I just wrote this in a conversation on Heidi's excellent blog, but that thread is getting a bit old, so I thought I'd repost it here. The whole thread is well worth reading.
This is educated guesswork, but here's how the comics market seems to break down in late 2007, to me:
Superhero readers are divided between those who prefer trade paperbacks and a still-strong contingent of readers who follow single issues month to month. From the continuing sales of singles, I assume that those readers are not bothered by the common net complaints of extended plot threads or lack of "enough content" per issue. They still like buying their comics every week and following continued stories as they come out.
Indy comics readers, in contrast, have largely abandoned the single-issue format. They prefer a larger chunk of work and are willing to pay for it. For most indy publishers, including (I'm hearing) Slave Labor, singles are no longer worth the expense to publish.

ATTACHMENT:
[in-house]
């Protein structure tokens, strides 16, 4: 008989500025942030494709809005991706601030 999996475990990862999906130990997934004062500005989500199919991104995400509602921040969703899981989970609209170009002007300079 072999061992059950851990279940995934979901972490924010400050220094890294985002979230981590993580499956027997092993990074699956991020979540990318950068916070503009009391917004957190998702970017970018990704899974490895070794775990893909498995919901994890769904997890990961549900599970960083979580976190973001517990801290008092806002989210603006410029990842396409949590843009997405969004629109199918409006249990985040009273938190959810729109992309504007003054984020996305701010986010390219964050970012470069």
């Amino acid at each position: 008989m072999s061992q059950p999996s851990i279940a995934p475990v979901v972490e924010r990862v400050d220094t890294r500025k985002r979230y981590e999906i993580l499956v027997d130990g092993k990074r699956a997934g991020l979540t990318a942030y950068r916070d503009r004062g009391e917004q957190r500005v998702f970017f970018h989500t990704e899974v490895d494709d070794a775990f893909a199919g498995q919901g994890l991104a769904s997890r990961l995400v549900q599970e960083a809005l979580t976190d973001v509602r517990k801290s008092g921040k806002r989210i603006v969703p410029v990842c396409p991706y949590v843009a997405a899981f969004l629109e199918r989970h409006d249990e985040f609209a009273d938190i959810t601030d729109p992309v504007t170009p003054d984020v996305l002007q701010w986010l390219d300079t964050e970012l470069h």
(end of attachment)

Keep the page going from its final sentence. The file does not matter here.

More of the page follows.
There are, of course, exceptions on both sides, particularly for long-established creators with an existing following. It's definitely true that if fans really want to read a new comic -- any new comic -- they'll follow it to the format it's published in.
And along those lines: I seem to be the only one, but the new LOVE & ROCKETS format mystifies me. I understand the impulse to try something that fits the material better, but this strikes me as combining the high price of a trade paperback with the short shelf-life (and lack of bookstore salability) of a single issue. Sam Henderson tried something similar a few years ago with, I recall, disastrous results. ACME NOVELTY LIBRARY works, but that's a real art object. And I say this as someone who will buy it -- I'd buy LOVE & ROCKETS if it was stencilled on the side of shipping containers.